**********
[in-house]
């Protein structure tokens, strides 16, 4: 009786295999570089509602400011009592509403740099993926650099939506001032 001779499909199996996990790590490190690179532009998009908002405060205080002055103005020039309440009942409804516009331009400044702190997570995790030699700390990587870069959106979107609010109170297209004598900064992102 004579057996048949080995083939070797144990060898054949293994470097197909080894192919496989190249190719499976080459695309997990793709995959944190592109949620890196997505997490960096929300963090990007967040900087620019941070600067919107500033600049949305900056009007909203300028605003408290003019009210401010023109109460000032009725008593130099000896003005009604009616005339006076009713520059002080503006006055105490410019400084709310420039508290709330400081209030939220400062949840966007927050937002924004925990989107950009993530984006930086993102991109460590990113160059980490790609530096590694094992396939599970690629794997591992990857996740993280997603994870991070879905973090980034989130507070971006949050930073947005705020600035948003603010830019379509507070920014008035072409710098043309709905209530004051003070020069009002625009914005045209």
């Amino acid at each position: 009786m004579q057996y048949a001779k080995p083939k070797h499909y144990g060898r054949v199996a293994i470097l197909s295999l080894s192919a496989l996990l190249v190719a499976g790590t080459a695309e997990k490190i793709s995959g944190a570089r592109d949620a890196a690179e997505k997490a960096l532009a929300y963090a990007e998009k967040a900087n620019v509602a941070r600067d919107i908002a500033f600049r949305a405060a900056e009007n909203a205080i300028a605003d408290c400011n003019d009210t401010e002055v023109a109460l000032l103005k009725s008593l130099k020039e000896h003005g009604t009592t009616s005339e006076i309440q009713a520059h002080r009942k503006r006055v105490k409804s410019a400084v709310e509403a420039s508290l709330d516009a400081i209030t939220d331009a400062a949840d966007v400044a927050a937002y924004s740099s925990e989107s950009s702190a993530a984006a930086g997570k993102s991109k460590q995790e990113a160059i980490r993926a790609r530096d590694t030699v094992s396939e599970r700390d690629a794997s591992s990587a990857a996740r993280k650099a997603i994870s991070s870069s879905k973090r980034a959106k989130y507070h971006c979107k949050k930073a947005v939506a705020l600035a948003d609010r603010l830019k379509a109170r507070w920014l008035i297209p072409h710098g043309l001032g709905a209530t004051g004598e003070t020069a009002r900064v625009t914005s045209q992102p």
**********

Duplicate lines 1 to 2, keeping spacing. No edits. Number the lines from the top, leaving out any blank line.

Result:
[in-house]
């Protein structure tokens, strides 16, 4: 009786295999570089509602400011009592509403740099993926650099939506001032 001779499909199996996990790590490190690179532009998009908002405060205080002055103005020039309440009942409804516009331009400044702190997570995790030699700390990587870069959106979107609010109170297209004598900064992102 004579057996048949080995083939070797144990060898054949293994470097197909080894192919496989190249190719499976080459695309997990793709995959944190592109949620890196997505997490960096929300963090990007967040900087620019941070600067919107500033600049949305900056009007909203300028605003408290003019009210401010023109109460000032009725008593130099000896003005009604009616005339006076009713520059002080503006006055105490410019400084709310420039508290709330400081209030939220400062949840966007927050937002924004925990989107950009993530984006930086993102991109460590990113160059980490790609530096590694094992396939599970690629794997591992990857996740993280997603994870991070879905973090980034989130507070971006949050930073947005705020600035948003603010830019379509507070920014008035072409710098043309709905209530004051003070020069009002625009914005045209």